Fig. 2 Local electric field enhancement factors for (a) vertical electric field and (b) horizontal electric field.

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2.3. Fluorescence lifetime and quantum yield

The above described local field enhancement can increase the intensity of the fluorescence emission. Furthermore, the fluorescence quantum yield and emission coupling yield are also two other key factors that influence the fluorescence emission efficiency. In order to simulate the fluorescence quantum yield, the fluorescent molecule can first be regarded as the electric dipole. Then, the vibrated characteristic of the dipole moment is modulated by its reflected electric field when the dipole is hosted in the five-layer 0/1/2/3/4 structure. The motion of the dipole is presented as [20,21]

p¨+b0p˙+ω02p=(q2m)E,
where p is the dipole moment, b 0 is an initial damping rate, ω 0 is the natural frequency, q is the effective charge, m is the effective mass, and E is the reflected electric field which is parallel to the dipole moment. The dipole moment and the electric field are oscillated at the same complex frequency Ω=ωjb/2, so Eq. (1) can be simplified to
bb0=1Q0+Q00I(u)du,
where b/b 0 is the normalized damping rate and its inverse is the normalized lifetime, Q 0 is the initial quantum yield, and I is the power dissipation by the dipole and is also the function of the orientation of the dipole. To consider the orientation of the dipole, the two types of the normalized damping rate can be denoted as the vertical electric dipole (VED) and the horizontal electric dipole (HED), which are perpendicular and parallel to the interface, respectively. They can be expressed as
(bb0)VED=1Q0+Q032Re(0duu31u2(1+r3210pej2k3zh)(1+r34pej2k3z(d3h)))1r3210pr34pej2k3zd3),
(bb0)HED=1Q0+Q034Re(0duu1u2((1u2)(1r3210pej2k3zh)(1r34pej2k3z(d3h))1r3210pr34pej2k3zd4                                                                                +(1+r3210sej2k3zh)(1+r34sej2k3z(d3h))1r3210sr34sej2k3zd3)),
where u is the normalized transverse wave number, rpand rs are the Fresnel reflection amplitude coefficients for the TM mode and the transverse electric (TE) mode, h is the distance between the fluorescent dye and the interface of the 2/3 (SiO2/Alq3), and k3z is the vertical component of the wave number in layer 3. From Eqs. (3) and (4), the normalized fluorescence lifetime τ for an isotropic distributed dipole can be defined as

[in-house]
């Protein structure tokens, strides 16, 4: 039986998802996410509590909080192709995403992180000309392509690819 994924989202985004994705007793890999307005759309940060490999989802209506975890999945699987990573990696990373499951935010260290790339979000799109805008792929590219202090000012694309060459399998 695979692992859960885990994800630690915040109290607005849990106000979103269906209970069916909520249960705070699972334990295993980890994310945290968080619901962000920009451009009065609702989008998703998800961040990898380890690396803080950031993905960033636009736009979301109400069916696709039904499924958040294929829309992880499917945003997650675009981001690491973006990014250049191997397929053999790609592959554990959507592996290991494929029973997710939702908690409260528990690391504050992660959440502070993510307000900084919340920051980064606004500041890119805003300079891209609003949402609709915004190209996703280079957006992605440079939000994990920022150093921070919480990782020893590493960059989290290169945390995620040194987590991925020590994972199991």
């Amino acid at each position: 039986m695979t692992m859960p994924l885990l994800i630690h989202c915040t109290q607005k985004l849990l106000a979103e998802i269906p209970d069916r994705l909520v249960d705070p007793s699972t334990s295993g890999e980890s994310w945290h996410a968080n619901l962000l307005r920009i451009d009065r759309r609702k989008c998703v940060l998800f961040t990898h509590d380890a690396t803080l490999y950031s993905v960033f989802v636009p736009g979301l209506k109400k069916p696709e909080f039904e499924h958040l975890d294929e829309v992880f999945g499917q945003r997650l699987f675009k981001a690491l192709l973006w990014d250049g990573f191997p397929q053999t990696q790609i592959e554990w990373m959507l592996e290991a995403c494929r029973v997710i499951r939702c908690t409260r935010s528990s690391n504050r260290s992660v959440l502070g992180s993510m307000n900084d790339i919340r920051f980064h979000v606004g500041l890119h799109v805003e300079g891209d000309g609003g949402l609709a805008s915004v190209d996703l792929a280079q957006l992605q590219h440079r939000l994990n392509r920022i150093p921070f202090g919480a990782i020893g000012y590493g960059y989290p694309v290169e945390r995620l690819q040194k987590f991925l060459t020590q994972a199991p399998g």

τ=1/[13(bb0)VED+23(bb0)HED],
and the modified fluorescence quantum yield is

Q=01I(u)du/0I(u)du.

Because the power dissipation is a function for the orientation of the dipole, the modified quantum yield can be separated into QVED and QHED. Therefore, the dissipated power spectrum of the fluorescent dye can be calculated to evaluate the fluorescence lifetime and modified quantum yield from the theoretical models.

In our experimental configuration, the emission wavelength is assumed to be approximately 530 nm for Alq3 [24]. The initial quantum yield Q 0 is 0.3, while the initial fluorescence lifetime is 12.0 ns. The refractive indexes of the SP TIRF configuration are 1.5196 (BK7), 0.1294 + j3.1772 (Ag), 1.4608 (SiO2), 1.7023 (Alq3), and 1.0 (Air) at the emission wavelength of 530 nm. Figure 3(a) and 3(b) exhibit the fluorescence lifetime and modified quantum yield with various spacer thicknesses from 0 to 100 nm. The fluorescence lifetime is directly quenched down to less than 9.0 ns via the metal film without the spacer of SiO2, arises quickly with increasing the spacer thickness, and then approaches 12.0 ns when the spacer thickness is greater than about 10 nm. Similarly, the modified quantum yields rapidly increase when the spacer thickness is less than about 40 nm, and then slowly rises after the thickness of 40 nm. The non-radiated energy is greater increased via the SPs on the 0/1 interface and the quenching effect by the silver film when the fluorescent dye is near the silver film. Hence, the fluorescence lifetime and modified quantum yield affected by the quenching effect are decreased. When the spacer thickness is increased, the non-radiated power rapidly lowers and the quenching effect is also reduced. The fluorescence lifetime and modified quantum yield are increased with a thicker spacer thickness. Furthermore, the fluorescence lifetime is estimated at 13.8 ns and the modified quantum yield is set at the standard of 1.0 in the conventional TIRF configuration by using the above same theoretical analysis.